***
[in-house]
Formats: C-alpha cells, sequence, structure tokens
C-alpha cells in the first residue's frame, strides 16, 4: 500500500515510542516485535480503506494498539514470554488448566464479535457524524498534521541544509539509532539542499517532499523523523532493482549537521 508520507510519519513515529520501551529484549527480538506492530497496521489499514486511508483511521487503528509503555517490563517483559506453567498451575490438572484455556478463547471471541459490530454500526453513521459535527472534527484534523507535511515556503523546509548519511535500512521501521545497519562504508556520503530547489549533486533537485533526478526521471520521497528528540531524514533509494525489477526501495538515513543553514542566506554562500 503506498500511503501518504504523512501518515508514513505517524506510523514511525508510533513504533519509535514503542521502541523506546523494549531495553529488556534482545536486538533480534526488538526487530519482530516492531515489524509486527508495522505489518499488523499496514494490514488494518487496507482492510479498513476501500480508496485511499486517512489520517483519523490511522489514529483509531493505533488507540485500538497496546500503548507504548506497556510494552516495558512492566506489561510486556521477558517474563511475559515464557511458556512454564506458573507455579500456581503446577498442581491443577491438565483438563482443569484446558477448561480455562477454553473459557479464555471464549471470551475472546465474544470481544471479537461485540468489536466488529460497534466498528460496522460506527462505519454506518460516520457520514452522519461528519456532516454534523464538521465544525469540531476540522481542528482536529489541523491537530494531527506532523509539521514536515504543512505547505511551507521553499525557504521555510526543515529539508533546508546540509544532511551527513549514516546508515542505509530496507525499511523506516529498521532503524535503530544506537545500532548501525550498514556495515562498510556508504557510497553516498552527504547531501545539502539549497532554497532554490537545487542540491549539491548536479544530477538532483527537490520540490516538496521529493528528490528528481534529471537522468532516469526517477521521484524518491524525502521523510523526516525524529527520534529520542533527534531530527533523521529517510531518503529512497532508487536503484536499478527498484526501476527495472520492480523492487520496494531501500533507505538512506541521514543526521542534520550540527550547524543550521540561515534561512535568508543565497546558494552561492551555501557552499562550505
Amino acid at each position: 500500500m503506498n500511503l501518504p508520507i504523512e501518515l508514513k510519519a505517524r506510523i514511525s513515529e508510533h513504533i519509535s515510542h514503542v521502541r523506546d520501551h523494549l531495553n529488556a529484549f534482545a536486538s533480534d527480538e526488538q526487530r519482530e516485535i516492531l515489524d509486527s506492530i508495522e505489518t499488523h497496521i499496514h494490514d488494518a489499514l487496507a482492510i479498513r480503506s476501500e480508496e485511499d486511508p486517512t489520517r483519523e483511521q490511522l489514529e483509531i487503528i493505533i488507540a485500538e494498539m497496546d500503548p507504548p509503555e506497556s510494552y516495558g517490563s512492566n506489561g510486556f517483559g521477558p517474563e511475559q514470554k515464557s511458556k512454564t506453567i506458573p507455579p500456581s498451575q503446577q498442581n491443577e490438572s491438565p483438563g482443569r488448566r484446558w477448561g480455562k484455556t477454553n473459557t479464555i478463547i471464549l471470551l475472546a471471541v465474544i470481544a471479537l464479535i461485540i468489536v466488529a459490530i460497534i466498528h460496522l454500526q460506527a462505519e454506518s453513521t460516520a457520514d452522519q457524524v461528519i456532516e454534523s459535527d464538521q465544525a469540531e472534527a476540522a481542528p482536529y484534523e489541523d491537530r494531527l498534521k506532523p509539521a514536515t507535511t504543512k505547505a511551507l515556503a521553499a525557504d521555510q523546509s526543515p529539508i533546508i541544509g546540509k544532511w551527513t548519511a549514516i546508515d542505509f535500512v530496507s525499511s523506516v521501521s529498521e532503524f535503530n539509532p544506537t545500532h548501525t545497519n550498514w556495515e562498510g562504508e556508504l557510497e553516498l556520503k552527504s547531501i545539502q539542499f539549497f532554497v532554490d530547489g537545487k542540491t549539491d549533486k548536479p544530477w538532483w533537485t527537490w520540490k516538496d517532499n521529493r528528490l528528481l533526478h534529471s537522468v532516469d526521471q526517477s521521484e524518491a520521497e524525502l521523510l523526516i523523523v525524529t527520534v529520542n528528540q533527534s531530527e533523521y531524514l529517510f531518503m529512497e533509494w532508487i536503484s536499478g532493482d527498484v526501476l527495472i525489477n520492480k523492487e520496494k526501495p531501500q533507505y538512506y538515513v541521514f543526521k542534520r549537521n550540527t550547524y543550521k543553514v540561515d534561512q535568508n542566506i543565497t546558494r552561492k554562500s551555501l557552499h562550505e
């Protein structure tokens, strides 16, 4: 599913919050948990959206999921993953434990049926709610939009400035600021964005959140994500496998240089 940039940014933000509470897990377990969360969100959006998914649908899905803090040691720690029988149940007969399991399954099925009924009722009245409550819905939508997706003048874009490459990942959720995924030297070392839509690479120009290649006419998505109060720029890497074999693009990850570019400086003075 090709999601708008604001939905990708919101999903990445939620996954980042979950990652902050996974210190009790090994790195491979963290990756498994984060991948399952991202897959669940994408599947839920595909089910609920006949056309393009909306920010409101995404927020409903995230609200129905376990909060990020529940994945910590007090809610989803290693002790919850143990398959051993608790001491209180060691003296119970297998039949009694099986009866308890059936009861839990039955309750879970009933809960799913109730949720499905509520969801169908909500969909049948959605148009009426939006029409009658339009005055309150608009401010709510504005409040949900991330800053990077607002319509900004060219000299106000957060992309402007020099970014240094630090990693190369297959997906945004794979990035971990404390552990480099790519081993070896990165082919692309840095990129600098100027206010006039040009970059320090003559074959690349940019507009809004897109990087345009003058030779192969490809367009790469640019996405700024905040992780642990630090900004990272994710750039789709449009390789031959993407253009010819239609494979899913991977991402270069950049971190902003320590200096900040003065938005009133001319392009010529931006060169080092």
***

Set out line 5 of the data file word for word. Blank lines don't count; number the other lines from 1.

């Protein structure tokens, strides 16, 4: 599913919050948990959206999921993953434990049926709610939009400035600021964005959140994500496998240089 940039940014933000509470897990377990969360969100959006998914649908899905803090040691720690029988149940007969399991399954099925009924009722009245409550819905939508997706003048874009490459990942959720995924030297070392839509690479120009290649006419998505109060720029890497074999693009990850570019400086003075 090709999601708008604001939905990708919101999903990445939620996954980042979950990652902050996974210190009790090994790195491979963290990756498994984060991948399952991202897959669940994408599947839920595909089910609920006949056309393009909306920010409101995404927020409903995230609200129905376990909060990020529940994945910590007090809610989803290693002790919850143990398959051993608790001491209180060691003296119970297998039949009694099986009866308890059936009861839990039955309750879970009933809960799913109730949720499905509520969801169908909500969909049948959605148009009426939006029409009658339009005055309150608009401010709510504005409040949900991330800053990077607002319509900004060219000299106000957060992309402007020099970014240094630090990693190369297959997906945004794979990035971990404390552990480099790519081993070896990165082919692309840095990129600098100027206010006039040009970059320090003559074959690349940019507009809004897109990087345009003058030779192969490809367009790469640019996405700024905040992780642990630090900004990272994710750039789709449009390789031959993407253009010819239609494979899913991977991402270069950049971190902003320590200096900040003065938005009133001319392009010529931006060169080092």